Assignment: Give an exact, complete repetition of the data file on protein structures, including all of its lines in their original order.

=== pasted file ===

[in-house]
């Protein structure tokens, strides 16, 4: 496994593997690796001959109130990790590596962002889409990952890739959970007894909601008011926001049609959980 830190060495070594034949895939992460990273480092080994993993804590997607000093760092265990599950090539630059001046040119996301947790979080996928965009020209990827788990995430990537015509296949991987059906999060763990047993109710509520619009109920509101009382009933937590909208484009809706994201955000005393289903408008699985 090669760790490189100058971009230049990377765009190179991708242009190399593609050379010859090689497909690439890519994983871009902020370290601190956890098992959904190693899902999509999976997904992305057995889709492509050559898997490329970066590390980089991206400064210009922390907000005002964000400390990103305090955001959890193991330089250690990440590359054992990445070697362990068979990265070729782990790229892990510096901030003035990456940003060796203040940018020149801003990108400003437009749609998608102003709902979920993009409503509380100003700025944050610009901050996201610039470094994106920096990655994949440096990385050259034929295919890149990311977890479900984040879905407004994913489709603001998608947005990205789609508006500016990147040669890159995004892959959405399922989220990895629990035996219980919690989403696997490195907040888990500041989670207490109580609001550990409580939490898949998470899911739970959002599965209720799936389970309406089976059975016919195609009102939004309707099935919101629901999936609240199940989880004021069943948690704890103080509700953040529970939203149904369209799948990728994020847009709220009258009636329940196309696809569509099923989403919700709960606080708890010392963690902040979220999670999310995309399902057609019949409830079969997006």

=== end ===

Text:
[in-house]
């Protein structure tokens, strides 16, 4: 496994593997690796001959109130990790590596962002889409990952890739959970007894909601008011926001049609959980 830190060495070594034949895939992460990273480092080994993993804590997607000093760092265990599950090539630059001046040119996301947790979080996928965009020209990827788990995430990537015509296949991987059906999060763990047993109710509520619009109920509101009382009933937590909208484009809706994201955000005393289903408008699985 090669760790490189100058971009230049990377765009190179991708242009190399593609050379010859090689497909690439890519994983871009902020370290601190956890098992959904190693899902999509999976997904992305057995889709492509050559898997490329970066590390980089991206400064210009922390907000005002964000400390990103305090955001959890193991330089250690990440590359054992990445070697362990068979990265070729782990790229892990510096901030003035990456940003060796203040940018020149801003990108400003437009749609998608102003709902979920993009409503509380100003700025944050610009901050996201610039470094994106920096990655994949440096990385050259034929295919890149990311977890479900984040879905407004994913489709603001998608947005990205789609508006500016990147040669890159995004892959959405399922989220990895629990035996219980919690989403696997490195907040888990500041989670207490109580609001550990409580939490898949998470899911739970959002599965209720799936389970309406089976059975016919195609009102939004309707099935919101629901999936609240199940989880004021069943948690704890103080509700953040529970939203149904369209799948990728994020847009709220009258009636329940196309696809569509099923989403919700709960606080708890010392963690902040979220999670999310995309399902057609019949409830079969997006």